Hair Follicle Stem Cells Could Cause Squamous Cell Cancers – A Study!

310px-Hair_follicle-en.svgA team of scientists headed by William Lowry, from the University of California, Los Angeles (UCLA) have found through a study that stem cells in hair follicles can cause squamous cell cancer which can affect several organs of the body.

Squamous cell cancer falls under the category of non-melanoma skin cancer. In this cancer, flat, thin squamous cells are affected which are found on the superficial layers of skin, passages of digestive and respiratory tracts and form the cell lining of hollow organs. Squamous cell cancers can occur in the lungs, mouth, skin, esophagus, lips, bladder, cervix, prostate, vagina and anus.

Interestingly, it was found that though the mother stem cells in hair follicles could develop cancer, their progeny cells known as transit amplifying cells were not able to form squamous cell cancer.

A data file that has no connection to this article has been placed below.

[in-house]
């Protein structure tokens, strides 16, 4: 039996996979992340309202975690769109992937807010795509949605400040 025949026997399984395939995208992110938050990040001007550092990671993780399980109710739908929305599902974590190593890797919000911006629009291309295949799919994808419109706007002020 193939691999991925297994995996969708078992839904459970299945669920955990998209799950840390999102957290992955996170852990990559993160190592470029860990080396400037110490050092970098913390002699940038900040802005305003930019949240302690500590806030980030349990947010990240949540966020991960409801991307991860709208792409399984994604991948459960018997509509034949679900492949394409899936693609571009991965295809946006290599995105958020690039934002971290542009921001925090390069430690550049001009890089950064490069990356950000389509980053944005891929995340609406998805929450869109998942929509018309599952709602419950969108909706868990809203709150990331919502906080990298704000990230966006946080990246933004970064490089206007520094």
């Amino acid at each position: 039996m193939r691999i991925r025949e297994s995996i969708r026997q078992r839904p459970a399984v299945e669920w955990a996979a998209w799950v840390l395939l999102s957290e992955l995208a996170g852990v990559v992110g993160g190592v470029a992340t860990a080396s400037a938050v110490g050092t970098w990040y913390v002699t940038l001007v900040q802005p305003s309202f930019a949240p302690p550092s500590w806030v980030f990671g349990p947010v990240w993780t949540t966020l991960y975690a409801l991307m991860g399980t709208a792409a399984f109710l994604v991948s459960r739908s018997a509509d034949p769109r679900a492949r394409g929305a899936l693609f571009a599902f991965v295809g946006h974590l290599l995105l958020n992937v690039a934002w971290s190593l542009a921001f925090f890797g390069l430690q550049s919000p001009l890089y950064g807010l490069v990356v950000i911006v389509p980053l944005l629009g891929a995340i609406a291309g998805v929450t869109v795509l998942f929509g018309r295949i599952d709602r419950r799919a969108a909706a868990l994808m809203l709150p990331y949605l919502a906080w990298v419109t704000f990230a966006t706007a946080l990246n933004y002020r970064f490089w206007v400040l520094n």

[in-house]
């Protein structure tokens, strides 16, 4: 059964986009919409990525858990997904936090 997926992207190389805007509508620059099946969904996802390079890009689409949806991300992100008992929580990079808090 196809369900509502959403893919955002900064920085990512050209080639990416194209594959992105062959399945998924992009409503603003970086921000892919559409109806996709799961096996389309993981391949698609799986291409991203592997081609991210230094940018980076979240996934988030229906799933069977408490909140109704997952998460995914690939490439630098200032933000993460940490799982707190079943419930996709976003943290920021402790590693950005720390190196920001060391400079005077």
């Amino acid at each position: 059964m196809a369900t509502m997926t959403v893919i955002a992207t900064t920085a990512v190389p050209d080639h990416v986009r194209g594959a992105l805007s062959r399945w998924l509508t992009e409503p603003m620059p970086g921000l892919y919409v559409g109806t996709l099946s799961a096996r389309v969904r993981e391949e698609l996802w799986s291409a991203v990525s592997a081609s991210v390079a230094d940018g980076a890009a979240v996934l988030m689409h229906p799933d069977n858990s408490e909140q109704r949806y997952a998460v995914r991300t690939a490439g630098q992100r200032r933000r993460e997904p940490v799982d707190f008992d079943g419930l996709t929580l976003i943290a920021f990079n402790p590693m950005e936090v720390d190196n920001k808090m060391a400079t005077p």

Through this study, the team aimed to find out which cells of skin gave rise to squamous cancer. Moreover, they wanted to see if the skin stem cells can develop cancers more easily than non-stem cells according to Andrew White, the first author of the study.

The study was conducted on mice divided into two groups. Both the mice groups were given genetic hits after adding a cancer causing oncogene and removing a cancer (tumor) suppressing gene. The hits were aimed at the transit amplifying cells and follicle stem cells i.e. progeny cells and mother cells.

It was observed that, the mice population that got hit in the follicle stem cells developed squamous cell cancer whereas the one that received the hit in transit amplifying cells did not develop cancer.

Further studies will be aimed at determining the events that occur once the cancer causing oncogene gets delivered to the cells.

According to Lowry, cancer therapies specifically aimed at initial stages of tumor development should be established rather than after the disease has reached a significant stage.

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